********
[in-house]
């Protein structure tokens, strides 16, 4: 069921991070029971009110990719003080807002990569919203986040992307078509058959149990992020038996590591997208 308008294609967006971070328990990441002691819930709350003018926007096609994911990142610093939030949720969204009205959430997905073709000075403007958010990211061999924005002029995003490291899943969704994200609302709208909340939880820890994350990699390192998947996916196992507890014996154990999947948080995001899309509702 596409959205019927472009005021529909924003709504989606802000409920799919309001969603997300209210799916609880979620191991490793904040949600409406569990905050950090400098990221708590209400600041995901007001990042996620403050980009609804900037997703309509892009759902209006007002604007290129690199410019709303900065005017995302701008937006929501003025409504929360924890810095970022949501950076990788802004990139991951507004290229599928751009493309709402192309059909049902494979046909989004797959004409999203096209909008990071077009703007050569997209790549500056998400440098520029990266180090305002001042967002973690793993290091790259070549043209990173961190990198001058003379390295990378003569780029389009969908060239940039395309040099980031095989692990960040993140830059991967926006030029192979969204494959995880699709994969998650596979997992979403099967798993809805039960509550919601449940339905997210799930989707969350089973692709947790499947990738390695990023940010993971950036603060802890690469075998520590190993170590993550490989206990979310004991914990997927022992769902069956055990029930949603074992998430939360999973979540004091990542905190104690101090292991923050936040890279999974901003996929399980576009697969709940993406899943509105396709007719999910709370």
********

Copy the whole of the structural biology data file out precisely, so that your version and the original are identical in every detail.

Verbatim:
[in-house]
């Protein structure tokens, strides 16, 4: 069921991070029971009110990719003080807002990569919203986040992307078509058959149990992020038996590591997208 308008294609967006971070328990990441002691819930709350003018926007096609994911990142610093939030949720969204009205959430997905073709000075403007958010990211061999924005002029995003490291899943969704994200609302709208909340939880820890994350990699390192998947996916196992507890014996154990999947948080995001899309509702 596409959205019927472009005021529909924003709504989606802000409920799919309001969603997300209210799916609880979620191991490793904040949600409406569990905050950090400098990221708590209400600041995901007001990042996620403050980009609804900037997703309509892009759902209006007002604007290129690199410019709303900065005017995302701008937006929501003025409504929360924890810095970022949501950076990788802004990139991951507004290229599928751009493309709402192309059909049902494979046909989004797959004409999203096209909008990071077009703007050569997209790549500056998400440098520029990266180090305002001042967002973690793993290091790259070549043209990173961190990198001058003379390295990378003569780029389009969908060239940039395309040099980031095989692990960040993140830059991967926006030029192979969204494959995880699709994969998650596979997992979403099967798993809805039960509550919601449940339905997210799930989707969350089973692709947790499947990738390695990023940010993971950036603060802890690469075998520590190993170590993550490989206990979310004991914990997927022992769902069956055990029930949603074992998430939360999973979540004091990542905190104690101090292991923050936040890279999974901003996929399980576009697969709940993406899943509105396709007719999910709370």